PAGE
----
Is hyaluronic acid sulfanated?
What are GAGs?

polysaccharides: they are long, highly negatively charged, unbranched carbohydrate chains made up of a repeating disaccharide.

One of the pair of the disaccharide is an acidic sugar (a uronic acid) and the other is an aminosugar (N-acetyl glucosamine or galactosamine).

The key feature of GAGs is that their highly charged structure forces them to be remarkably extended, very hydrated molecules that fill extracellular space.

One type of GAG, hyaluronic acid, exists as a free polysaccharide with no attached protein.
What is the key feature of GAGs?
The key feature of GAGs is that their highly charged structure forces them to be remarkably extended, very hydrated molecules that fill extracellular space.
What are proteoglycans?
Proteoglycans are a type of glycoprotein in which long GAG chains are attached post-translationally to a polypeptide backbone (core protein).

The GAG side chains are added to serine or threonine residues in the core protein.

There are four major types of GAG chains in proteoglycans: chondroitin sulfate, heparan sulfate/heparan, keratan sulfate and dermatan sulfate. Hyaluronic acid is not sulfated.
What are the (4) major types of GAG chains in proteoglycans?
chondroitin sulfate
heparan sulfate/heparan
keratan sulfate
dermatan sulfate

Hyaluronic acid is not sulfated.
What are (2) examples of major cell adhesion proteins?
fibronectin and laminin

Cell adhesion proteins are secreted ECM proteins that attach cells to the rest of the matrix. Since these linkages are dynamic, they serve major regulatory roles in tissue physiology, development and healing.
Describe fibronectins:
Fibronectins are a family of closely related glycoproteins that form fibrillar arrays on the cell surface and in ECM, but one form is found soluble in plasma and is important for wound healing. Many integrins (cell surface proteins) recognize specific amino acid sequences in fibronectin. Fibronectin has roles in cell migration, wound healing, and cell differentiation.
Describe laminin:
Laminin is a cross-shaped heterotrimer in the basement membrane. Major functions of laminin include promotion of cell adhesion, migration, proliferation, and differentiation. Whereas fibronectin binds to a range of collagen types, laminin binds specifically to collagen IV. Cell surface receptors for laminin include certain members of the integrin family, as well as other non-integrin receptors.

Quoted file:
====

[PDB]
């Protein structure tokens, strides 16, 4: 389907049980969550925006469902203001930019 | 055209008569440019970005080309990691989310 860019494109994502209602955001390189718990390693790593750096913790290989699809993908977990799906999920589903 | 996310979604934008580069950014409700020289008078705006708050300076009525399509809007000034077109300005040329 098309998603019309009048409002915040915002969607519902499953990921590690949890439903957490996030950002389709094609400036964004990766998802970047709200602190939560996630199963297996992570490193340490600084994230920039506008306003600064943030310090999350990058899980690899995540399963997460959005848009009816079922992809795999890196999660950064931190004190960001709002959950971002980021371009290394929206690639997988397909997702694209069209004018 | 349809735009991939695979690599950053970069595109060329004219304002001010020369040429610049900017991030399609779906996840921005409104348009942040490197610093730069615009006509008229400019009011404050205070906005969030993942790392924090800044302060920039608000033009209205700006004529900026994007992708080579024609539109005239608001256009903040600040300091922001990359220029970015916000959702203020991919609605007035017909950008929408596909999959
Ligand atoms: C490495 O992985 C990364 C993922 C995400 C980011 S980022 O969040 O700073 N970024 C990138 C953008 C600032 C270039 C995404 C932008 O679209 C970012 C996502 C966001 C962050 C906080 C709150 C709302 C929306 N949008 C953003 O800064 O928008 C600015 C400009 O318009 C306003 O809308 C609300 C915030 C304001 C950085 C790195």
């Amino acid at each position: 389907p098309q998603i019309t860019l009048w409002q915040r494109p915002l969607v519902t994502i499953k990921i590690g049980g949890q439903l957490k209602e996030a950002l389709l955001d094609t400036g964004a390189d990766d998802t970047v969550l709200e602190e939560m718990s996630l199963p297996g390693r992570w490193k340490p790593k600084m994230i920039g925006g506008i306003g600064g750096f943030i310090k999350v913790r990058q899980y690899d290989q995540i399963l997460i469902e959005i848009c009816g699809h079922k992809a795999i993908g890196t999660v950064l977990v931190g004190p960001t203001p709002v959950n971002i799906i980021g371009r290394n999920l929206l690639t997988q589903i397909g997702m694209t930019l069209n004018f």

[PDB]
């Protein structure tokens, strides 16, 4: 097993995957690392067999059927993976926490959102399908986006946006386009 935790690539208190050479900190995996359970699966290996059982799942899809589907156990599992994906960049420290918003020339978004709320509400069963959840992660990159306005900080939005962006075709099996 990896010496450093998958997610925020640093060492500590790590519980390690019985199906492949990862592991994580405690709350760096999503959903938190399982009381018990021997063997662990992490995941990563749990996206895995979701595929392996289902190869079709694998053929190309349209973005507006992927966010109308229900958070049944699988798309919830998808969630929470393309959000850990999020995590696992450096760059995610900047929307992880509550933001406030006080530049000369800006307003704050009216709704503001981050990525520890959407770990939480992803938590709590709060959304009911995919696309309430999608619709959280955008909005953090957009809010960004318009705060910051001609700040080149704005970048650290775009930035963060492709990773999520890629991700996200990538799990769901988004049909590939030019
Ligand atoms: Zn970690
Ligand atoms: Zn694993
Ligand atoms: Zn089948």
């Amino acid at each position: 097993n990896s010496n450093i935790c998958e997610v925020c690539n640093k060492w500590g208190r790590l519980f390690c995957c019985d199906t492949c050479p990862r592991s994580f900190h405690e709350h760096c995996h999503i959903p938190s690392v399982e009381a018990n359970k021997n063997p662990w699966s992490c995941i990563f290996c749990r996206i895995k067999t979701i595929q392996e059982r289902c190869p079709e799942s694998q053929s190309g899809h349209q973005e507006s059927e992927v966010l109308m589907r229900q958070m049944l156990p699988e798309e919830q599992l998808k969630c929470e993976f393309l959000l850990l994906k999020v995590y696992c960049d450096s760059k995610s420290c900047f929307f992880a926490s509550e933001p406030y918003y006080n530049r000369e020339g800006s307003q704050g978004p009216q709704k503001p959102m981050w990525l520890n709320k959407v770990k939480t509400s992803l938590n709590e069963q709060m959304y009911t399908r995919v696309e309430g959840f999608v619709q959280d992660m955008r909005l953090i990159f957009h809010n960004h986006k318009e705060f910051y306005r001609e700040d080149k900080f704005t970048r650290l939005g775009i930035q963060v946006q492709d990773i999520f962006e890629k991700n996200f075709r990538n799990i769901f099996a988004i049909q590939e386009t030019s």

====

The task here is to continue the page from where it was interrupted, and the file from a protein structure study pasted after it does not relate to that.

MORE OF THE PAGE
Describe integrins:
Integrins are receptor molecules on the cell surface that bind and respond to ECM components. Some integrins combinations recognize multiple matrix components, while others recognize only fibronectin or only laminin. Integrins also connect the ECM to cytoskeleton. Intracellularly, the cytoplasmic tail of integrin binds to talin, vinculin, and alpha-actinin, which in turn bind to actin filaments. Attachment of cells to the ECM occurs at specialized membrane structures called focal adhesions and hemidesmosomes.

The regulation of integrin activity allows cells to attach or detach from the ECM. For example, in epidermis, the adhesion of the keratinocyte basal cells to their underlying basement membrane must be inactivated so that these cells can detach from the epidemis. Blood cells have some integrins that have to be activated before they can mediate adhesion. This regulation allows these cells to circulate in the blood stream unimpeded until they encounter a specific stimulus such as a site of infection or a damaged blood vessel.
What is osteogenesis imperfecta?
Genetic defect in collagen type I
What are Chondrodystrophies?
Defects in cartilage due to changes in collagen type II
Describe Ehlers-Danlos syndroms:
affect a variety of collagens, like collagen type III which is made by muscle cells. The make up of the wall of the aorta can be come weakened, causing a dissecting aneurism
What embryonic tissue is the basis for and all connective tissue is derived from it?
mesenchymal tissue
What type of cells could a mesenchymal cell differentiate into?
Where is reticular tissue found?
In delicate areas.

bone marrow
lymph nodes
What is often found within reticular tissue?
Is adipose tissue vascular and why?
Yes it is vascular to allow for the depositing and removing of fatty acids and delivering those around the body.
Where do monocyte cells originate?
In bone marrow to later become macrophages or osteoclasts
How do mitochondria move about the body?
Via pseudopodia
What protein is the chief component in elastic fibers?
What is elastin composed of?
Assembly of elastin into fibers from its soluble precursor tropoelastin requires the microfibrills of fibrillin, which are incorporated in and around the fibers.
Orthodontists get 98s, Surgeons get 99s